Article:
Detecting Browser History
- We analyzed the results from over a quarter of a million people who ran our tests in the last few months, and found that we can detect browsing histories for over 76% of them. All major browsers allow their users’ history to be detected, but it seems that users of the more modern browsers such as Safari and Chrome are more affected; we detected visited sites for 82% of Safari users and 94% of Chrome users.
- While our tests were quite limited, for our test of 5000 most popular websites, we detected an average of 63 visited locations (13 sites and 50 subpages on those sites); the medians were 8 and 17 respectively.
- Almost 10% of our visitors had over 30 visited sites and 120 subpages detected — heavy Internet users who don’t protect themselves are more affected than others.
- The ability to detect visitors’ browsing history requires just a few lines of code. Armed with a list of websites to check for, a malicious webmaster can scan over 25 thousand links per second (1.5 million links per minute) in almost every recent browser.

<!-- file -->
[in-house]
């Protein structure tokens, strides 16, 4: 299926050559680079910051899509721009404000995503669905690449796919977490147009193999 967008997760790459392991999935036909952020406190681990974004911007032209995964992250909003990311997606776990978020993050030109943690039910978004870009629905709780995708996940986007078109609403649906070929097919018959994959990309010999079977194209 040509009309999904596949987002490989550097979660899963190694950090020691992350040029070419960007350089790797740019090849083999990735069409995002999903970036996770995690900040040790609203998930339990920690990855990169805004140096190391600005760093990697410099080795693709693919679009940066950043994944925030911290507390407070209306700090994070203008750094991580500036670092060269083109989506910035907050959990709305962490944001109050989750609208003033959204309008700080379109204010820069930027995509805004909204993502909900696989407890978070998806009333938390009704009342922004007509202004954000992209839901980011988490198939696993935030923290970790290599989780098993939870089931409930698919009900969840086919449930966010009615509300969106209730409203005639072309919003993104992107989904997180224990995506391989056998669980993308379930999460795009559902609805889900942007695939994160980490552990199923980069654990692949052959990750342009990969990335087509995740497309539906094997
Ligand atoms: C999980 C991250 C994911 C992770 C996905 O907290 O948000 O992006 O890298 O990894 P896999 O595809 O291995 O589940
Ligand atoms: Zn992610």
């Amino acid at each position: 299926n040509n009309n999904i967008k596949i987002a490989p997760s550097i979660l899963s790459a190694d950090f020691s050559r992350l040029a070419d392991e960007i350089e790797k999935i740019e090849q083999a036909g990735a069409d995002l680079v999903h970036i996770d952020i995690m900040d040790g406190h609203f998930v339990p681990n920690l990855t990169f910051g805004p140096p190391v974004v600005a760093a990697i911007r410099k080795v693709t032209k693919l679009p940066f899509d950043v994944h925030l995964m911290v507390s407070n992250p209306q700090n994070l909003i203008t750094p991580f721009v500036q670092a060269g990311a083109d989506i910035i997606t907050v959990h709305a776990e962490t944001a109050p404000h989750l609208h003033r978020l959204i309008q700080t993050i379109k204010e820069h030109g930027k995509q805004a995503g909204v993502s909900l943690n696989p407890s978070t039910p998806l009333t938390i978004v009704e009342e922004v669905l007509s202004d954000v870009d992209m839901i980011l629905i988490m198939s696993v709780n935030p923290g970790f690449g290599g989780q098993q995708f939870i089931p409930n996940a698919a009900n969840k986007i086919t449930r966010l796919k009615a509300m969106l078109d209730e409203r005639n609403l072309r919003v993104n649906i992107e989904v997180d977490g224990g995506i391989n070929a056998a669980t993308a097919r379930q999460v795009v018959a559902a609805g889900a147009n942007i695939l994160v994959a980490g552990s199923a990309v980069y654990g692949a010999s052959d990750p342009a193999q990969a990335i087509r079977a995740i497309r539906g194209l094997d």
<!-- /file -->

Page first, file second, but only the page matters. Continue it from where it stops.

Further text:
- Most websites and pages you view in your browser can be detected as long as they are kept in your history. Almost every address that was in your browser’s address bar can be detected (this includes most pages, including those retrieved using https and some forms with potentialy private information such as your zipcode or search query). Pages won’t be detected when they expire from your history (usually after a month or two), or if you manually clear it.
For now, the only way to fix the issue is to constantly clear browsing history or use private browsing modes. The first browser to prevent this trick in a default installation (Firefox 4.0) is supposed to come out in October.
Here’s a link to the paper.